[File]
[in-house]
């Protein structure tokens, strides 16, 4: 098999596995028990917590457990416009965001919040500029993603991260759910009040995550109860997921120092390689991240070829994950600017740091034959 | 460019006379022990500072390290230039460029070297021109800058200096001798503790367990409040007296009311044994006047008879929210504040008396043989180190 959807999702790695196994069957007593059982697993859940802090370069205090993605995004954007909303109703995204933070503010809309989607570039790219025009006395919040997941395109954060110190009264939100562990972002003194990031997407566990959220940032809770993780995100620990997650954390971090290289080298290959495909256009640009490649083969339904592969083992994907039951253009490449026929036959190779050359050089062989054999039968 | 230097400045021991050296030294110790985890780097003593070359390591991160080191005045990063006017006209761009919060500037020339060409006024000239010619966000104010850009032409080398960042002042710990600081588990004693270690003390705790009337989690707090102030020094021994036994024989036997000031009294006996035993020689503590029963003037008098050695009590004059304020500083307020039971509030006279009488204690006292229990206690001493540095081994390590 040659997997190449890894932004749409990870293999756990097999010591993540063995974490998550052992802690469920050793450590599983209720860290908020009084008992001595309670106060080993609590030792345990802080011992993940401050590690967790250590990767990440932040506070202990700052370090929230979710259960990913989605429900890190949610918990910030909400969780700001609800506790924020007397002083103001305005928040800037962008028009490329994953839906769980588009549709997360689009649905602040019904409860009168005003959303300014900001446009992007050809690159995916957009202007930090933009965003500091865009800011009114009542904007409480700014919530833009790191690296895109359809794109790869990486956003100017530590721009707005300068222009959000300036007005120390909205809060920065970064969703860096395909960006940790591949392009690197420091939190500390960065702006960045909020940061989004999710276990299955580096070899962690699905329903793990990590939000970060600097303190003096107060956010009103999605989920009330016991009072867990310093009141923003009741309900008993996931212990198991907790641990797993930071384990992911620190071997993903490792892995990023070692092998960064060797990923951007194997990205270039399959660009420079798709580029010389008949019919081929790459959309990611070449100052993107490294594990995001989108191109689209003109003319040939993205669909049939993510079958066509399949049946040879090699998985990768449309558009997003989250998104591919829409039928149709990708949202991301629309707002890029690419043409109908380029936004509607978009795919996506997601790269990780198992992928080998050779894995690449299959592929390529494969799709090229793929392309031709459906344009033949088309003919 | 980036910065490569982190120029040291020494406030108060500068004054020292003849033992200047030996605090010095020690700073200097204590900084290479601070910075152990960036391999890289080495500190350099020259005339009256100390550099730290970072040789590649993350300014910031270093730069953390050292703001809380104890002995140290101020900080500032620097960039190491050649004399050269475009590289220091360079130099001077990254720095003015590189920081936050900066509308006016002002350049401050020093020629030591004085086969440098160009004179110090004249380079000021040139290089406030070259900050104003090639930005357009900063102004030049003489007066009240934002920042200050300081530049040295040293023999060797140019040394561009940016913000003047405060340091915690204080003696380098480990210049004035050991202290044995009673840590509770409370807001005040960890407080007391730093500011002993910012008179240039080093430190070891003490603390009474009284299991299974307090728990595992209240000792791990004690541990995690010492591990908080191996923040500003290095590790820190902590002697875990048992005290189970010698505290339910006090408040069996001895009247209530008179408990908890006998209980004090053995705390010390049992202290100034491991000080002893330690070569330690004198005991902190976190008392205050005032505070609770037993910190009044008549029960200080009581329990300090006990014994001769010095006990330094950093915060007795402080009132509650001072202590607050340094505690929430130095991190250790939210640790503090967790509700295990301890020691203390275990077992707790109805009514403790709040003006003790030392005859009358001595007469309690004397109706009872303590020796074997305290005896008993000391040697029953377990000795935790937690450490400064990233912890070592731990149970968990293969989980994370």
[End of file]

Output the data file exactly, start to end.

[in-house]
């Protein structure tokens, strides 16, 4: 098999596995028990917590457990416009965001919040500029993603991260759910009040995550109860997921120092390689991240070829994950600017740091034959 | 460019006379022990500072390290230039460029070297021109800058200096001798503790367990409040007296009311044994006047008879929210504040008396043989180190 959807999702790695196994069957007593059982697993859940802090370069205090993605995004954007909303109703995204933070503010809309989607570039790219025009006395919040997941395109954060110190009264939100562990972002003194990031997407566990959220940032809770993780995100620990997650954390971090290289080298290959495909256009640009490649083969339904592969083992994907039951253009490449026929036959190779050359050089062989054999039968 | 230097400045021991050296030294110790985890780097003593070359390591991160080191005045990063006017006209761009919060500037020339060409006024000239010619966000104010850009032409080398960042002042710990600081588990004693270690003390705790009337989690707090102030020094021994036994024989036997000031009294006996035993020689503590029963003037008098050695009590004059304020500083307020039971509030006279009488204690006292229990206690001493540095081994390590 040659997997190449890894932004749409990870293999756990097999010591993540063995974490998550052992802690469920050793450590599983209720860290908020009084008992001595309670106060080993609590030792345990802080011992993940401050590690967790250590990767990440932040506070202990700052370090929230979710259960990913989605429900890190949610918990910030909400969780700001609800506790924020007397002083103001305005928040800037962008028009490329994953839906769980588009549709997360689009649905602040019904409860009168005003959303300014900001446009992007050809690159995916957009202007930090933009965003500091865009800011009114009542904007409480700014919530833009790191690296895109359809794109790869990486956003100017530590721009707005300068222009959000300036007005120390909205809060920065970064969703860096395909960006940790591949392009690197420091939190500390960065702006960045909020940061989004999710276990299955580096070899962690699905329903793990990590939000970060600097303190003096107060956010009103999605989920009330016991009072867990310093009141923003009741309900008993996931212990198991907790641990797993930071384990992911620190071997993903490792892995990023070692092998960064060797990923951007194997990205270039399959660009420079798709580029010389008949019919081929790459959309990611070449100052993107490294594990995001989108191109689209003109003319040939993205669909049939993510079958066509399949049946040879090699998985990768449309558009997003989250998104591919829409039928149709990708949202991301629309707002890029690419043409109908380029936004509607978009795919996506997601790269990780198992992928080998050779894995690449299959592929390529494969799709090229793929392309031709459906344009033949088309003919 | 980036910065490569982190120029040291020494406030108060500068004054020292003849033992200047030996605090010095020690700073200097204590900084290479601070910075152990960036391999890289080495500190350099020259005339009256100390550099730290970072040789590649993350300014910031270093730069953390050292703001809380104890002995140290101020900080500032620097960039190491050649004399050269475009590289220091360079130099001077990254720095003015590189920081936050900066509308006016002002350049401050020093020629030591004085086969440098160009004179110090004249380079000021040139290089406030070259900050104003090639930005357009900063102004030049003489007066009240934002920042200050300081530049040295040293023999060797140019040394561009940016913000003047405060340091915690204080003696380098480990210049004035050991202290044995009673840590509770409370807001005040960890407080007391730093500011002993910012008179240039080093430190070891003490603390009474009284299991299974307090728990595992209240000792791990004690541990995690010492591990908080191996923040500003290095590790820190902590002697875990048992005290189970010698505290339910006090408040069996001895009247209530008179408990908890006998209980004090053995705390010390049992202290100034491991000080002893330690070569330690004198005991902190976190008392205050005032505070609770037993910190009044008549029960200080009581329990300090006990014994001769010095006990330094950093915060007795402080009132509650001072202590607050340094505690929430130095991190250790939210640790503090967790509700295990301890020691203390275990077992707790109805009514403790709040003006003790030392005859009358001595007469309690004397109706009872303590020796074997305290005896008993000391040697029953377990000795935790937690450490400064990233912890070592731990149970968990293969989980994370």